Month: <span>August 2015</span>

Putting hedge fund owners ahead of educators


Several of the candidates who want to be our next president have no intention of improving our public schools or rewarding the hard work of educators. I mean, education is barely an afterthought among most Republican White House hopefuls.

Ted Cruz doesn’t want to govern. He wants to campaign and entertain tea partiers who think we already are spending too much money on education, health care and other programs they don’t care anything about. Donald Trump wants to boost his ego by insulting everyone on the planet who has less money than he has, and that includes every educator I can think of.

Jeb Bush will talk about education, but as governor of Florida, he promoted school privatization and a preposterous, counter-productive evaluation system for teachers, and he shows no signs of changing his mind about those failures now. Meanwhile in Wisconsin, as I have written a few times before, Gov. Scott Walker is trying to drive education and public employment into a ditch.

Now, Walker has added insult to injury. Last week, just one month after slashing $250 million from the University of Wisconsin System, Walker and the Legislature approved a deal committing at least $250 million in tax dollars (and maybe twice that much) to help two super-wealthy hedge fund owners from New York build a new arena for the Milwaukee Bucks basketball team.

Walker does have his priorities, and they certainly aren’t education and educators. A few years ago, you probably recall, he pushed legislation to weaken teacher and other public employee unions and, in so doing, shrunk Wisconsin’s middle class.

According to The New York Times, the two hedge fund owners who are the new majority owners of the Milwaukee Bucks are major Democratic donors. But, otherwise, they are Walker’s type of pay-for-play people. They are rich – and about to get richer, courtesy of Walker and Wisconsin taxpayers.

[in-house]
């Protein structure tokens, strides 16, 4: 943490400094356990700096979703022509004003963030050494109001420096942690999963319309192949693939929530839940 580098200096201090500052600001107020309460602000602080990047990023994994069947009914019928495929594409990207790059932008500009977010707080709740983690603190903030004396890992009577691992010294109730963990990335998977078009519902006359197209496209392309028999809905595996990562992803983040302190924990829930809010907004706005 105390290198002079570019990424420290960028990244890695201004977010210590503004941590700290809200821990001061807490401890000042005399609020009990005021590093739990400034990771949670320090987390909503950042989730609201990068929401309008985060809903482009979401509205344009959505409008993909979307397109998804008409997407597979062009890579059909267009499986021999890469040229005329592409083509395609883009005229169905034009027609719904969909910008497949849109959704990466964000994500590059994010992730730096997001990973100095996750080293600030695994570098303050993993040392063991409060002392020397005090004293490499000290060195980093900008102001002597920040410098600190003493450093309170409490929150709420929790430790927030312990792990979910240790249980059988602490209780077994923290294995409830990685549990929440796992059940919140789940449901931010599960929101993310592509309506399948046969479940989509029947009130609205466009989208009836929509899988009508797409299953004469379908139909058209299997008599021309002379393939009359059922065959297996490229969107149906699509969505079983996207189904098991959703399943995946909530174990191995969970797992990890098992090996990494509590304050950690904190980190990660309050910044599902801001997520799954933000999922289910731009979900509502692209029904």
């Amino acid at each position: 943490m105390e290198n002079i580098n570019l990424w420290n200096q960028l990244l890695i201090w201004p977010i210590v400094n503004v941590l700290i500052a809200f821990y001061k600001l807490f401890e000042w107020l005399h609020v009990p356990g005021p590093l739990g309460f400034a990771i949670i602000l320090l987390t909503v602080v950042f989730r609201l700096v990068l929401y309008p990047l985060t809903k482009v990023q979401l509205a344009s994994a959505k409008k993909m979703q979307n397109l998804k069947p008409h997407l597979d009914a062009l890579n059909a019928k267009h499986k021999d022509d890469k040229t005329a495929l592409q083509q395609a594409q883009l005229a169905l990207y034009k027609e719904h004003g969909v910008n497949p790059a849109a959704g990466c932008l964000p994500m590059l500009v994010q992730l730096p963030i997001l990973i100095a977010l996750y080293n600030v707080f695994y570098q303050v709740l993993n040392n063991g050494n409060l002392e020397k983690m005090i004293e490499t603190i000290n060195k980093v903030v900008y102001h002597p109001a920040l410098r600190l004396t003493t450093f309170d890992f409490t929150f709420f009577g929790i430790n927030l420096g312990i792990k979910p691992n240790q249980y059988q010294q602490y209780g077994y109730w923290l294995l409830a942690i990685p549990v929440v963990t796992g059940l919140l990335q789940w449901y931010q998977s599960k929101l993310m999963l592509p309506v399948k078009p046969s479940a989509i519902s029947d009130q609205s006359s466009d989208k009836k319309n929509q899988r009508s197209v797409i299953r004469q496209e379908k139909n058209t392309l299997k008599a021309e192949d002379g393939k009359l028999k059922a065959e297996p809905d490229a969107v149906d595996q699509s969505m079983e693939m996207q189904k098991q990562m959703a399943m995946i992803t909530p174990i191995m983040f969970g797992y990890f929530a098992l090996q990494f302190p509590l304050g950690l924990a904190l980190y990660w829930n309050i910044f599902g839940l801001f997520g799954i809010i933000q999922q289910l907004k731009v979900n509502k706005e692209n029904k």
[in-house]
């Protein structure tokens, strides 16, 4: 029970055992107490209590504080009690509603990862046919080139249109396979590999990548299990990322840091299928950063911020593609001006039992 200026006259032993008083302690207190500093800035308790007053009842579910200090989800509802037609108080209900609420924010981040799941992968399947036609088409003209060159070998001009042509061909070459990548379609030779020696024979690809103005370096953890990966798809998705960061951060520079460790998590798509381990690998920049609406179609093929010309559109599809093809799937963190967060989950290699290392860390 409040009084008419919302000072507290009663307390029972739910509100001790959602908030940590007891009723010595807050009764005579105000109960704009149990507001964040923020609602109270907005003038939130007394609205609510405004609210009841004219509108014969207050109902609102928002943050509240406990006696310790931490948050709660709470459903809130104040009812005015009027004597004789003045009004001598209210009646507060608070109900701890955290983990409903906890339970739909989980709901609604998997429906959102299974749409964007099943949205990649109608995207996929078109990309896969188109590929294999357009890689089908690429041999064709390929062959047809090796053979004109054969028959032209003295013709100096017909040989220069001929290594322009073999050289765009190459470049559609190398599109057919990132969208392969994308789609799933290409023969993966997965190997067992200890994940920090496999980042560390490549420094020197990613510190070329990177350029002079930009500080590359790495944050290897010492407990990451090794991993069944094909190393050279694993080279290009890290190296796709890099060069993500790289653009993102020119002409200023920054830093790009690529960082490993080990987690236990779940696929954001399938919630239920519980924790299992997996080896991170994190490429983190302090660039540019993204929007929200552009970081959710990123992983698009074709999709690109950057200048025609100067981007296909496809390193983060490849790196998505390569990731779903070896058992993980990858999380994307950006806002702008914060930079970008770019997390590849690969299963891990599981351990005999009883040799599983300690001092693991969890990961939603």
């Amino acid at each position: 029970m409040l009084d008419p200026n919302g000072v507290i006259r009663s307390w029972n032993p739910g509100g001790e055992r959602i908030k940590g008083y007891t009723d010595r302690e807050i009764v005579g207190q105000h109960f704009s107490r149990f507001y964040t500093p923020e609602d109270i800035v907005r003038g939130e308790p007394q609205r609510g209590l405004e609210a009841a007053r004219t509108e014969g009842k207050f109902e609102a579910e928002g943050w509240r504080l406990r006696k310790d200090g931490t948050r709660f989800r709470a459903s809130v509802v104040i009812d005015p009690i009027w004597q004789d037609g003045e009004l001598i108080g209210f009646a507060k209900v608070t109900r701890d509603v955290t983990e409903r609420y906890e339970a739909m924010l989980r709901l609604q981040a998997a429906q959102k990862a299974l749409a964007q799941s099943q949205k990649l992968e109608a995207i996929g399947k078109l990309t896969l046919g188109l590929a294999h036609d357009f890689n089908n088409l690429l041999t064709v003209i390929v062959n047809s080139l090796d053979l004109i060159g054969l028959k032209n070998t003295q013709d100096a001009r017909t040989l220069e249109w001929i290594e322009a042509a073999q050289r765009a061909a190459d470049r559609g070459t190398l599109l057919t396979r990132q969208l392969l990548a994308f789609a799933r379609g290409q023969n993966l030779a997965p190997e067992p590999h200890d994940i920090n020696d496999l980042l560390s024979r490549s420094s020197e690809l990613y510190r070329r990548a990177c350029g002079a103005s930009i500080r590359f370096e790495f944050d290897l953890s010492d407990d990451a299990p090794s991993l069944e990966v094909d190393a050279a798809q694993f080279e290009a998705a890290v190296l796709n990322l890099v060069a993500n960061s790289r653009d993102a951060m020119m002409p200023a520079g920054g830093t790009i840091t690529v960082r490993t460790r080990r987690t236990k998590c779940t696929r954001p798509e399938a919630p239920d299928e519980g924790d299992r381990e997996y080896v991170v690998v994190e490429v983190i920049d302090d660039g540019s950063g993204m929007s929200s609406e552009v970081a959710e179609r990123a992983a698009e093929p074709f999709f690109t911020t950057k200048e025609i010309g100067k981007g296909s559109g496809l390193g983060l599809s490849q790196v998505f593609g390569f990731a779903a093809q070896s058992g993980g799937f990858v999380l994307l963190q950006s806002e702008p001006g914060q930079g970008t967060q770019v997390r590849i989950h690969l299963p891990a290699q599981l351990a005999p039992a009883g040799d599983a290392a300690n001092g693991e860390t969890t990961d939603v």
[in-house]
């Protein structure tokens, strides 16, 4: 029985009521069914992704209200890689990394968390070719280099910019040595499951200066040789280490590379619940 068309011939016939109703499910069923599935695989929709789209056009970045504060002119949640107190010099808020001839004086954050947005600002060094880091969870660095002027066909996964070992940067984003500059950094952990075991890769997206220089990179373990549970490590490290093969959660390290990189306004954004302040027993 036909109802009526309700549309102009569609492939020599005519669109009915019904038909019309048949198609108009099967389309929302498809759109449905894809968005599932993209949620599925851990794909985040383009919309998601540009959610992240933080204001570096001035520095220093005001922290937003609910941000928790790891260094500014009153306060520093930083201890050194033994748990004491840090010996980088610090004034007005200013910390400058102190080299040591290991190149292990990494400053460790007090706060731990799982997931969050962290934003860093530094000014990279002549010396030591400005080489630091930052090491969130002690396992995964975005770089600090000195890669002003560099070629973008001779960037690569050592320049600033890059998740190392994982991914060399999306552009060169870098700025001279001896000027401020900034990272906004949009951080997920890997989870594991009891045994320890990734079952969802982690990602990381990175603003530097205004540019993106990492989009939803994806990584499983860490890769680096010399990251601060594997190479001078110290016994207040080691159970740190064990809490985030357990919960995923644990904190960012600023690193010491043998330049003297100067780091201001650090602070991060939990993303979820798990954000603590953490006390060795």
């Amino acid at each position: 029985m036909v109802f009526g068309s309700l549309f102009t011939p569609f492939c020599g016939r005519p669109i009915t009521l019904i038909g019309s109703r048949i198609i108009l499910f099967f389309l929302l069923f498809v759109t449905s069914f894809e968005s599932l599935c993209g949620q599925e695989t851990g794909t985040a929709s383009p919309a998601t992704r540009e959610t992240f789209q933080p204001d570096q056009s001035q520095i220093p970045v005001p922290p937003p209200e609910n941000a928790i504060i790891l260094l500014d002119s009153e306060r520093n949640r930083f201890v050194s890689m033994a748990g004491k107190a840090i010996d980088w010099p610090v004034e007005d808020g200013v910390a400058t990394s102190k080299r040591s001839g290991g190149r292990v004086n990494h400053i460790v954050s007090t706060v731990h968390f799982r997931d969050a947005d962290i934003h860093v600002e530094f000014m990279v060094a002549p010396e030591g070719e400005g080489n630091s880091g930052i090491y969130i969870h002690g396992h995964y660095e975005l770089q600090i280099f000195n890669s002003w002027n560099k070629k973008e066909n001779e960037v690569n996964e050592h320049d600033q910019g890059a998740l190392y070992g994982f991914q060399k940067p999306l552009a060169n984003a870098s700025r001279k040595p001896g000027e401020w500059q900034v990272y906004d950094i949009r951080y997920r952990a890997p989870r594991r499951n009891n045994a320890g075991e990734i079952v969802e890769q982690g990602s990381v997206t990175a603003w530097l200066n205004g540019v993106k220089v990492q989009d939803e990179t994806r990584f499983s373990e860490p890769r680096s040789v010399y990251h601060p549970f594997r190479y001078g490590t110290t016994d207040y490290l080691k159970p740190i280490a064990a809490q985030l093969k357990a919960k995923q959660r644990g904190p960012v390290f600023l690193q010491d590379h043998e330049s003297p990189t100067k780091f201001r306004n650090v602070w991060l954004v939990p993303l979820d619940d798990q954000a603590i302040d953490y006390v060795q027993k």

One of the new minority owners in the Bucks is, perhaps not coincidentally, Walker’s national finance co-chairman.




When a perfect test score hurts a teacher


The absurdity (and that is putting it mildly) of using computerized interpretations of student test scores to evaluate teachers is on display once again, this time in New York, where a suit brought by a veteran, highly regarded teacher against New York state education officials was scheduled to be argued this week before the state’s Supreme Court in Albany.

Sheri G. Lederman, a fourth-grade teacher in the Great Neck public school district, is a highly regarded educator whose students consistently score higher than the statewide average on standardized math and English Language Arts tests. Yet, she has run afoul of the value-added, or VAM, model, a concept that has been repeatedly trashed by educational experts but which New York persists in using to help evaluate its teachers.

The Washington Post story, linked at the end of this post, presents a good account of the lawsuit and the problems with VAM. The article is long, so here are some highlights (or lowlights):

# Lederman’s record is “flawless,” according to her superintendent. But a complex computer program used to measure and adjust student test scores for various factors determined that she was “ineffective” in promoting student growth. Her attorney called the process “a statistical black box which no rational fact finder could see as fair, accurate or reliable.”

# A teacher in Florida, which also uses VAM, saw his evaluation hurt because a computer ruled that his four top-scoring students – to demonstrate “progress” – had to score higher than the maximum number of points that could be earned on an exam. One of his sixth-grade students, for example, had a computer-predicted score of 286.34 on the exam. In reality, the highest score the student could earn on that particular test was 283. She scored a 283, a perfect score but not good enough for the VAM computer, which counted it as a negative toward the teacher’s evaluation. (Sounds like something from the “Twilight Zone.”)